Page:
How Global Discovery feeds into Monks

Electric car maker Tesla is just one of the stocks introduced to Monks by the Global Discovery Strategy, which identifies small and mid-cap stocks with the potential to have a global impact. Douglas Brodie, co-manager of the Global Discovery Strategy and one of Monks’ scouts, led the second breakout session, covering innovative small companies.

“We’re instinctively drawn to businesses that have very dynamic routes to evolve,” Brodie explained. “We need to dream a little, be creative, ask where this business could get to? We love it when we find a business that almost sounds outlandish.”

The strategy looks for businesses that can deliver a step-change by bringing together technologies, teams or business models. Brodie pointed to examples including Novocure, which is using electric fields to disrupt cancer cells in brain tumours, and Illumina, which makes technology to analyse gene functions and variations.

“Global Discovery isn’t about us going to the edge of the Earth to find the tiny, undiscovered idea – it’s about us finding small businesses that have global relevance,” Brodie added. “That’s the cheat sheet for blue-sky investing.”

Annual Past Performance to 30 June Each Year (%)
  2018 2019 2020 2021 2022

The Monks Investment Trust PLC

22.1 9.5 15.3 30.2 -32.1

FTSE World Index

9.4 10.4 5.8 25.5 -2.8


Source: Morningstar, FTSE, Total return. Sterling. Index data source: FTSE Russell, full information can be found at  Source: London Stock Exchange Group plc and its group undertakings (collectively, the "LSE Group"). © LSE Group 2022. FTSE Russell is a trading name of certain of the LSE Group companies. "FTSE®" "Russell®", is/are a trade mark(s) of the relevant LSE Group companies and is/are used by any other LSE Group company under license. All rights in the FTSE Russell indexes or data vest in the relevant LSE Group company which owns the index or the data. Neither LSE Group nor its licensors accept any liability for any errors or omissions in the indexes or data and no party may rely on any indexes or data contained in this communication. No further distribution of data from the LSE Group is permitted without the relevant LSE Group company's express written consent. The LSE Group does not promote, sponsor or endorse the content of this communication.

Past performance is not a guide to future results.

This communication was produced and approved in July 2022 and has not been updated subsequently. It represents views held at the time of writing and may not reflect current thinking.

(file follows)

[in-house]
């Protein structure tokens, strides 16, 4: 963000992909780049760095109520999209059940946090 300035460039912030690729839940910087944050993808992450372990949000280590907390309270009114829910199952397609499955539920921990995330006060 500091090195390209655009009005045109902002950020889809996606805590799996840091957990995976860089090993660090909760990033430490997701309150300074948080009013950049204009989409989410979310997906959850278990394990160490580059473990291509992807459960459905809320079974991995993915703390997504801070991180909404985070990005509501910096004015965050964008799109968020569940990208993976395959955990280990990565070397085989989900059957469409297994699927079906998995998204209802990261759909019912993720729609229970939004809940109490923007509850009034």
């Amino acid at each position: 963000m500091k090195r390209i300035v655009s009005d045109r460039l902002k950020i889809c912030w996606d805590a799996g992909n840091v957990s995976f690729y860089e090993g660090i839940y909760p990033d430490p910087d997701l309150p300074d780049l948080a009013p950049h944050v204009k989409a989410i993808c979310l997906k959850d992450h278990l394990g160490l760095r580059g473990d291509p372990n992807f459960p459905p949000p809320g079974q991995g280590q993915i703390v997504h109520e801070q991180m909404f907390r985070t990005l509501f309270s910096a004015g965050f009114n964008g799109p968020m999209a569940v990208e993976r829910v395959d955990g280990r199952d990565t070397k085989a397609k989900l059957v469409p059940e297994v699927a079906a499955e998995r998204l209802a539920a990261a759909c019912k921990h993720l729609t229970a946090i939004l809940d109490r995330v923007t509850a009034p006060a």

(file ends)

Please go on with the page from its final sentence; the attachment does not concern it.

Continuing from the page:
This article does not constitute, and is not subject to the protections afforded to, independent research. Baillie Gifford and its staff may have dealt in the investments concerned. The views expressed are not statements of fact and should not be considered as advice or a recommendation to buy, sell or hold a particular investment.

Baillie Gifford & Co and Baillie Gifford & Co Limited is authorised and regulated by the Financial Conduct Authority (FCA). The investment trusts managed by Baillie Gifford & Co Limited are listed on the London Stock Exchange and are not authorised or regulated by the FCA.

A Key Information Document is available at

 This is a marketing communication and should not be considered as advice or a recommendation to buy, sell or hold a particular investment. This document contains information on investments which does not constitute independent investment research. Accordingly, it is not subject to the protections afforded to independent research and Baillie Gifford and its staff may have dealt in the investments concerned. Investment markets and conditions can change rapidly and as such the views expressed should not be taken as statements of fact nor should reliance be placed on these views when making investment decisions.

Baillie Gifford & Co Limited is authorised and regulated by the Financial Conduct Authority. Baillie Gifford & Co Limited is the authorised Alternative Investment Fund Manager and Company Secretary of the Trust.

The Monks Investment Trust is a listed UK company, and is not authorised or regulated by the Financial Conduct Authority. The value of its shares, and any income from them, can fall as well as rise and investors may not get back the amount invested. A Key Information Document for the Trust is available by contacting us.

The specific risks associated with the funds include:

  • The Trust invests in overseas securities, changes in the rates of exchange may also cause the value of your investment (and any income it may pay) to go down or up.
  • Market values for securities which have become difficult to trade may not be readily available, and there can be no assurance that any value assigned to such securities will accurately reflect the price the Trust might receive upon their sale.
  • The Trust invests in emerging markets where difficulties in dealing, settlement and custody could arise, resulting in a negative impact on the value of your investment.
  • The Monks Investment Trust can borrow money to make further investments (sometimes known as 'gearing' or 'leverage'). The risk is that when this money is repaid by the Trust, the value of the investments may not be enough to cover the borrowing and interest costs, and the Trust will make a loss. If the Trust's investments fall in value, any borrowings will increase the amount of this loss.
  • The Trust can make use of derivatives. The use of derivatives may impact on its performance.
  • The aim of the Trust is to achieve capital growth. You should not expect a significant, or steady, annual income from the Trust.


The information and opinions expressed within this presentation are subject to change without notice. This information has been issued and approved by Baillie Gifford & Co Ltd and does not in any way constitute investment advice. This presentation does not constitute an offer or invitation to deal in securities.